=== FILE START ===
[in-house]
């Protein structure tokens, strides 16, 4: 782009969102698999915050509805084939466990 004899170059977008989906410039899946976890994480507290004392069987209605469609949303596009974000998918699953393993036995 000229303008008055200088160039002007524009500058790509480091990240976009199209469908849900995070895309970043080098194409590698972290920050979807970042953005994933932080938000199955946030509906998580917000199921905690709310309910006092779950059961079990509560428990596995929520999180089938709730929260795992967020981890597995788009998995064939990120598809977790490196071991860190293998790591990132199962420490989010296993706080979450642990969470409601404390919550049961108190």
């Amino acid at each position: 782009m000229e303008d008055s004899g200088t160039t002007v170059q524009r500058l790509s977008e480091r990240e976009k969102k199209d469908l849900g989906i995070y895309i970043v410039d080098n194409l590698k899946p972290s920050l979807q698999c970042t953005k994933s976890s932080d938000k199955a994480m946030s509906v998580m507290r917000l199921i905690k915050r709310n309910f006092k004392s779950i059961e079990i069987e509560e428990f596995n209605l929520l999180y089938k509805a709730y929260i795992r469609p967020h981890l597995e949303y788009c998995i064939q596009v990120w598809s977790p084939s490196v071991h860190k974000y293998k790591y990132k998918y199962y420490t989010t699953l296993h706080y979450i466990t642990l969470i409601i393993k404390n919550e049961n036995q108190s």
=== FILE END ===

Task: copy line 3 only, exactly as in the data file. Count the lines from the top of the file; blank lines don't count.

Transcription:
């Amino acid at each position: 782009m000229e303008d008055s004899g200088t160039t002007v170059q524009r500058l790509s977008e480091r990240e976009k969102k199209d469908l849900g989906i995070y895309i970043v410039d080098n194409l590698k899946p972290s920050l979807q698999c970042t953005k994933s976890s932080d938000k199955a994480m946030s509906v998580m507290r917000l199921i905690k915050r709310n309910f006092k004392s779950i059961e079990i069987e509560e428990f596995n209605l929520l999180y089938k509805a709730y929260i795992r469609p967020h981890l597995e949303y788009c998995i064939q596009v990120w598809s977790p084939s490196v071991h860190k974000y293998k790591y990132k998918y199962y420490t989010t699953l296993h706080y979450i466990t642990l969470i409601i393993k404390n919550e049961n036995q108190s």